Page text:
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Lub is Poreber

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Parent-teacher conferences used to be one of the most dreaded days in my household. Not for my parents, more so my little sister and I. I wasn’t always aware of my parents’ accents when I was younger. It was until Italian Ice Day last year when all the moms came to volunteer did I realize my mom spoke differently. Mama was handling the cotton candy tub and of course nine year olds are all over that. What’s wrong with lemon?
Becky Johnson is one of those girls. She’s in Girl Scouts, her mom is the PTA president and she just happens to love cotton candy. After everyone got their cups we were allowed to sit at the picnic tables by the playground. I sat with my best friend Kimmy. Her daddy, my Tito Gary, works with my daddy at the Post Office. We were minding our own business until Becky Johnson walked up to our table, cotton candy ice in hand and a smug grin gracing her porcelain skin.
Your mom speaks funny, she says.
She doesn’t! I huff.
She messes up her f’s and v’s like a baby! She laughs.
By then I could feel the tears welling up in my eyes. Who was this girl making fun of my mama? Until then I had never encountered bullying. I didn’t like it at all. I didn’t like how small Becky Johnson made me feel, how direct her words hit me. I ran away and hid in the tube slide for the entirety of the day. I cried for what felt like hours, I couldn’t believe I didn’t run out of tears, and I definitely couldn’t believe I didn’t get to finish my lemon ice.
When it came time to come back inside, I heard my mama calling me. Moms must have a radar for their children, because Mama knew exactly where I was.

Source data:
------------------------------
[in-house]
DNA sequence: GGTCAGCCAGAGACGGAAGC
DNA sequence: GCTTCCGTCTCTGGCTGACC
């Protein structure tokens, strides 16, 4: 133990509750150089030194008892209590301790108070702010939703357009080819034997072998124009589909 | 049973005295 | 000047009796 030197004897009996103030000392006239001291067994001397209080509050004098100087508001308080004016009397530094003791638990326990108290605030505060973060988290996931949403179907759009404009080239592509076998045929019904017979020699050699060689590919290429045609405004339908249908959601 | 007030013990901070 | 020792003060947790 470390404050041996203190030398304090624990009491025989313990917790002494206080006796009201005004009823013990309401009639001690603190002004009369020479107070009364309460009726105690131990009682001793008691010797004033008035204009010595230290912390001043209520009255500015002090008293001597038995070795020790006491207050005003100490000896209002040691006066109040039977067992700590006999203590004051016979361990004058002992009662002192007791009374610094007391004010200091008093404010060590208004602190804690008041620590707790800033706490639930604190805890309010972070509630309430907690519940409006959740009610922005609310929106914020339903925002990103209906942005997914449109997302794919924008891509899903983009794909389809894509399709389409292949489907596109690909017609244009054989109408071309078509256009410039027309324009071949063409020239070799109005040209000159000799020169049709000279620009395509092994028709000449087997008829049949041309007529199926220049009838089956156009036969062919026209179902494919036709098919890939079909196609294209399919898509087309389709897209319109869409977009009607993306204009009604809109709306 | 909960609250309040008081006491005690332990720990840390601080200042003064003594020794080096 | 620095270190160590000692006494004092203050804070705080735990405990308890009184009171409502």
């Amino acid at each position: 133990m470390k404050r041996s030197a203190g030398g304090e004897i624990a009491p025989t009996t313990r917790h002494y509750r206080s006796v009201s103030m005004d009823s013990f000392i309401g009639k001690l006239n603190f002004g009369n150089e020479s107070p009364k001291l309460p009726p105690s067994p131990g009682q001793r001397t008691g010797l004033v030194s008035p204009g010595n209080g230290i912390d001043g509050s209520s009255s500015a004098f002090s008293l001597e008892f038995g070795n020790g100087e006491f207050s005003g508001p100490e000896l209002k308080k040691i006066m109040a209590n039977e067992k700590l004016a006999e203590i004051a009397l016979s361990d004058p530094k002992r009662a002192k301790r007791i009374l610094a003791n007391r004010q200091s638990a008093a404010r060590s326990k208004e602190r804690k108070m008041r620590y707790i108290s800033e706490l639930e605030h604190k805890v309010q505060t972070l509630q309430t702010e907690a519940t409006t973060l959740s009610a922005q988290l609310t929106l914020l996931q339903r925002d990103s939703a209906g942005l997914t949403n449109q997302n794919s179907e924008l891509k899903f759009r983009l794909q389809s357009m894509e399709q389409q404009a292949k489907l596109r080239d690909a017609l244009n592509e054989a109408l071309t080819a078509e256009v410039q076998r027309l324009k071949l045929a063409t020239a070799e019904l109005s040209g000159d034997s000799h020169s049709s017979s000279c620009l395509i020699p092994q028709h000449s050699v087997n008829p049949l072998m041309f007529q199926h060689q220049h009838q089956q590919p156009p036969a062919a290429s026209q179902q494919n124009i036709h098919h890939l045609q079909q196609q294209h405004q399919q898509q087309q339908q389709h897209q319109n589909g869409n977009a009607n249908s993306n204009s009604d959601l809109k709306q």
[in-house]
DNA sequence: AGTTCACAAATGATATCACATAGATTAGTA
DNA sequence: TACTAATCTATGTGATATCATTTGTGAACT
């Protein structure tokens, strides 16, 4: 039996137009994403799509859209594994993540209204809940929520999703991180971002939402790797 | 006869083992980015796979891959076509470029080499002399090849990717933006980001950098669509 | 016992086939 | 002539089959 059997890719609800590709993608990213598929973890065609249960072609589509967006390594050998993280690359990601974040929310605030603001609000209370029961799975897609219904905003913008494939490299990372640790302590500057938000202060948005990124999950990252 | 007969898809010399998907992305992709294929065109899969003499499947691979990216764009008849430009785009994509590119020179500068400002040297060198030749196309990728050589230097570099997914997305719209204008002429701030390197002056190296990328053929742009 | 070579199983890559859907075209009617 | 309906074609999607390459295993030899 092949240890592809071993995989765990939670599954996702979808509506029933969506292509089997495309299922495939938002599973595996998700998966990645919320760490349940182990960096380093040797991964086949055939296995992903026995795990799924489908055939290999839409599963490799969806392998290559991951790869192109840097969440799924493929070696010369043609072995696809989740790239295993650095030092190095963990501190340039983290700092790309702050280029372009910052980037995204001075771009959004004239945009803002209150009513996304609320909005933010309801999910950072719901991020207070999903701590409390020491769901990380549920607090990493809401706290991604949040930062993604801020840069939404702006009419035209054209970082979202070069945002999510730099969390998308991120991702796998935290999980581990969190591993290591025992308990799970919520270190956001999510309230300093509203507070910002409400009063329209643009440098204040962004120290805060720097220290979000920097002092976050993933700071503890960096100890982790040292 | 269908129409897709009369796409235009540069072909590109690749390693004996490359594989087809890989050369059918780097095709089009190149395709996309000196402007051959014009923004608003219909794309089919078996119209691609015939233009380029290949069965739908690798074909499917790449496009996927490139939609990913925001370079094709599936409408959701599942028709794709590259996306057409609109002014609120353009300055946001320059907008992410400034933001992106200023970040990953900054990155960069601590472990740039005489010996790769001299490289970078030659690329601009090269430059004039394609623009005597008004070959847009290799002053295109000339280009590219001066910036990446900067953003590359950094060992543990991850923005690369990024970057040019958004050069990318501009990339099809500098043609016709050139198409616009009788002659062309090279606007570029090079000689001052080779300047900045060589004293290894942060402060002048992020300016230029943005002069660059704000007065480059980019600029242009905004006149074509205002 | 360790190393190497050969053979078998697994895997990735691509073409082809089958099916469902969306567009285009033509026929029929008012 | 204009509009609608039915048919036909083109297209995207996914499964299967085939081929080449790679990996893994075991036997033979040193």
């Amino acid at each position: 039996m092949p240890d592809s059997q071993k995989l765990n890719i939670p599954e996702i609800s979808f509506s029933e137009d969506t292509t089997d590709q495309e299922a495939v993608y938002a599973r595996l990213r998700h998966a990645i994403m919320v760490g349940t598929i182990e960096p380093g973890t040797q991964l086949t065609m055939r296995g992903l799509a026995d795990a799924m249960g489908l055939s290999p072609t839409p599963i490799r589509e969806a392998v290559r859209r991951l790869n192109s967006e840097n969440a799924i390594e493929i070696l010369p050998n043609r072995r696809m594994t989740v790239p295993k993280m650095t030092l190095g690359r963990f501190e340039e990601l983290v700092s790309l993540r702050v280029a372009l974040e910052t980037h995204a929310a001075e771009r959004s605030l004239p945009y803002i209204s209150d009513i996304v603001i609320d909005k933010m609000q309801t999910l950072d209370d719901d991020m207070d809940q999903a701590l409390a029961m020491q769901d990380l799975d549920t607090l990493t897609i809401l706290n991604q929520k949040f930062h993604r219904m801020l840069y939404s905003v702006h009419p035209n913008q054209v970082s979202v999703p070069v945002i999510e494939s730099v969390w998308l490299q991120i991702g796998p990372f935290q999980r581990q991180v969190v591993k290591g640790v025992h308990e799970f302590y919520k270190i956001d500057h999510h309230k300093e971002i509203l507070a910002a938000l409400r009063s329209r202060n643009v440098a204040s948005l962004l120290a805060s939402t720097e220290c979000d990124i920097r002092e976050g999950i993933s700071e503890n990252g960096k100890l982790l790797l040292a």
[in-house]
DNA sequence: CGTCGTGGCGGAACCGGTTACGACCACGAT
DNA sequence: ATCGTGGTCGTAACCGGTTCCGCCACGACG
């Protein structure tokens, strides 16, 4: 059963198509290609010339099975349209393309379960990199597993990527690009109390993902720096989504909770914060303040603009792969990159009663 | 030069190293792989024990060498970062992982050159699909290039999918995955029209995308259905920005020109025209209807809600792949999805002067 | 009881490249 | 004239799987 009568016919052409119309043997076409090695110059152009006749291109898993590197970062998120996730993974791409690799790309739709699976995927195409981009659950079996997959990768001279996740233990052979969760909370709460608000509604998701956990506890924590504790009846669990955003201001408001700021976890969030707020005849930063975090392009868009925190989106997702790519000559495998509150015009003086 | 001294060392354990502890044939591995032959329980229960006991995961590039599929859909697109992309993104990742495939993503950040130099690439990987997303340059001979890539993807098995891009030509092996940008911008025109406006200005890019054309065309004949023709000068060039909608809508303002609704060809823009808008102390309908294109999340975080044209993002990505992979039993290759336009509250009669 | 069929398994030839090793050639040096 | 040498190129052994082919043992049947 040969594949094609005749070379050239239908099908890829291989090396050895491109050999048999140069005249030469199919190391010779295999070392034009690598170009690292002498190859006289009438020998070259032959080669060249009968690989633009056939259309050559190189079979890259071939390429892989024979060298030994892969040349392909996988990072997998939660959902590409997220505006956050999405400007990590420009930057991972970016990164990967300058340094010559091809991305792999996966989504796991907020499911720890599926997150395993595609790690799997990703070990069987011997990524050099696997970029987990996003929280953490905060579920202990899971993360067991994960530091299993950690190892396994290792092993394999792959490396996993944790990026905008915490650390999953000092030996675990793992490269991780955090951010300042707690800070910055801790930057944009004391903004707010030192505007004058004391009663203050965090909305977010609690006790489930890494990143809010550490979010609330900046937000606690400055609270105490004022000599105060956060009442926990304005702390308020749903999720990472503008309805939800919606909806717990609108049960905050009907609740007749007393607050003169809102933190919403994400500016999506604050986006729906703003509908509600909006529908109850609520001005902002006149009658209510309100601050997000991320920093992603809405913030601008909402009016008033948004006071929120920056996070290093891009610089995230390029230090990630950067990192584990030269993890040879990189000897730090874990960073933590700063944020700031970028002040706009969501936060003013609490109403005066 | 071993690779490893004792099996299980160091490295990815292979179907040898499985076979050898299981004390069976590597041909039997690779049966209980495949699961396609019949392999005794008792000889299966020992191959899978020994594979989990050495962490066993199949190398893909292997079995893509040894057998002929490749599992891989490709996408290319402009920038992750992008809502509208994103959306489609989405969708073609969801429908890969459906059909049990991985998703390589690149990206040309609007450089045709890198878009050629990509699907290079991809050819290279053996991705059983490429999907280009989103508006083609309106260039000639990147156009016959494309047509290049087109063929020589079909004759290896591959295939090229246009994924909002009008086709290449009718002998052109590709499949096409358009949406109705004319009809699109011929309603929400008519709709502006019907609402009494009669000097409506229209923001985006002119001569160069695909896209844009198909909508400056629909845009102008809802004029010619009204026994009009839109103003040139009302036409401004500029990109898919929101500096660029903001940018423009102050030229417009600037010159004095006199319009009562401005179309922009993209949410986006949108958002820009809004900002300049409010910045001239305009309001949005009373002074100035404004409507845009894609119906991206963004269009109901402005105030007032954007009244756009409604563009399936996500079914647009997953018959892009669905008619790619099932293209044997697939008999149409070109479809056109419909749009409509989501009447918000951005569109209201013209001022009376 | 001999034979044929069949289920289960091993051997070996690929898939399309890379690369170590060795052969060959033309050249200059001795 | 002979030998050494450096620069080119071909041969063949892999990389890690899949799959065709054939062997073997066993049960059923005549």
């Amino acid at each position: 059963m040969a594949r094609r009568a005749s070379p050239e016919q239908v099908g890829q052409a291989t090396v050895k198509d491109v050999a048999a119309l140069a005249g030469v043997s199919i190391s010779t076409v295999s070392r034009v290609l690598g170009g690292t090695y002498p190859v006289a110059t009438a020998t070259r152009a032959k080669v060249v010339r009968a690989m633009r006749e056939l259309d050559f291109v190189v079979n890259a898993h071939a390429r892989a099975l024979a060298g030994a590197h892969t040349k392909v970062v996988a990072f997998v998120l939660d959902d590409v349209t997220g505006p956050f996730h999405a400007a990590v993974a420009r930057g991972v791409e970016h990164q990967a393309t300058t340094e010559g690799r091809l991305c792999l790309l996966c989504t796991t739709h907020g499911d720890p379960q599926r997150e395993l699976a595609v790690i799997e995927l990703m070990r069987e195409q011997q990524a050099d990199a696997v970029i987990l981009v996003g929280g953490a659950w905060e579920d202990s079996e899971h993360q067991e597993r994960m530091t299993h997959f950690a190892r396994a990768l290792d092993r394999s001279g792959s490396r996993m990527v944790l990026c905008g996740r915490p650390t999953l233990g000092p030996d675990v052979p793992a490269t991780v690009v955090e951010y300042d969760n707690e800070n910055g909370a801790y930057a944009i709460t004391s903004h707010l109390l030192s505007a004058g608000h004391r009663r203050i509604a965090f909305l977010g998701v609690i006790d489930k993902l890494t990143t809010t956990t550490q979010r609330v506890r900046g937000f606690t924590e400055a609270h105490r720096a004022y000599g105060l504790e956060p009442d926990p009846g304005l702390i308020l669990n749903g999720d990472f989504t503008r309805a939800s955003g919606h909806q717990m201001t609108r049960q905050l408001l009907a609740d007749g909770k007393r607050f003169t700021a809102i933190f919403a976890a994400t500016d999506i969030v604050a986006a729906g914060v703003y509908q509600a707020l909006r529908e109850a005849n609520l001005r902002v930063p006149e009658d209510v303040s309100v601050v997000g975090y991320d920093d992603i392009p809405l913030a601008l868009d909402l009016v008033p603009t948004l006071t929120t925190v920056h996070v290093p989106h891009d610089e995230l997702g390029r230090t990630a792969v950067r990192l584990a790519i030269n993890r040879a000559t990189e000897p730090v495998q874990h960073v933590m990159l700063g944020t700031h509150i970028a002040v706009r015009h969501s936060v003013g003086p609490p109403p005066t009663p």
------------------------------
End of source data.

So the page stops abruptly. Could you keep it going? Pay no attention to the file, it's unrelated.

What’s wrong anak? She asks me.
Becky Johnson said you talk funny and said you speak like a baby! I wail.
Mama smiles and laughs the kind of laugh you feel in your tummy, the laugh you laugh when you know everything is going to be okay.
What does she know? Her mom is weird too, she beliebes she’s a natural blonde, Mama laughs. Lahat ng gubat ay may ahas anak, Mama says.
It means “in every forest, there is a snake.”
I laugh too, not because Mama is making fun of Becky Johnson’s mom, but because her crazy sayings never make any sense. She takes me into a hug and it’s one of those hugs only a Mama can give, the ones that make you feel warm even on the coldest of days. We walk back to school, our conjoined hands swinging back and forth. We pass by a flyer about parent-teacher conferences next week. I’m not that nervous about it anymore. I didn’t get to finish my lemon ice. But that’s okay, I hab until foreber to eat it again.






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